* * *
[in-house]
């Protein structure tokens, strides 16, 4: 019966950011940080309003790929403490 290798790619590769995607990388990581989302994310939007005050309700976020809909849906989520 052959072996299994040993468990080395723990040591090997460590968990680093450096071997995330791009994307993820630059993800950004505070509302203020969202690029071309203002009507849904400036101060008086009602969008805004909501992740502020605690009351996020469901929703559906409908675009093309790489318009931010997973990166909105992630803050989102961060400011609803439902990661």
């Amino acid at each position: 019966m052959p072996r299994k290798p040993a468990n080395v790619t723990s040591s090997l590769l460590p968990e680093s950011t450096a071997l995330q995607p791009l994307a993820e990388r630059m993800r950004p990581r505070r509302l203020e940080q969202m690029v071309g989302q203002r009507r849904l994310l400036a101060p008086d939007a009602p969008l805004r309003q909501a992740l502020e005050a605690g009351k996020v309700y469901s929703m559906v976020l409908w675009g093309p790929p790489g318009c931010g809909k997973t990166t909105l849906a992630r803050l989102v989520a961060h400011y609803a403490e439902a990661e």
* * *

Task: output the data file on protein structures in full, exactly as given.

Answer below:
[in-house]
């Protein structure tokens, strides 16, 4: 019966950011940080309003790929403490 290798790619590769995607990388990581989302994310939007005050309700976020809909849906989520 052959072996299994040993468990080395723990040591090997460590968990680093450096071997995330791009994307993820630059993800950004505070509302203020969202690029071309203002009507849904400036101060008086009602969008805004909501992740502020605690009351996020469901929703559906409908675009093309790489318009931010997973990166909105992630803050989102961060400011609803439902990661």
């Amino acid at each position: 019966m052959p072996r299994k290798p040993a468990n080395v790619t723990s040591s090997l590769l460590p968990e680093s950011t450096a071997l995330q995607p791009l994307a993820e990388r630059m993800r950004p990581r505070r509302l203020e940080q969202m690029v071309g989302q203002r009507r849904l994310l400036a101060p008086d939007a009602p969008l805004r309003q909501a992740l502020e005050a605690g009351k996020v309700y469901s929703m559906v976020l409908w675009g093309p790929p790489g318009c931010g809909k997973t990166t909105l849906a992630r803050l989102v989520a961060h400011y609803a403490e439902a990661e």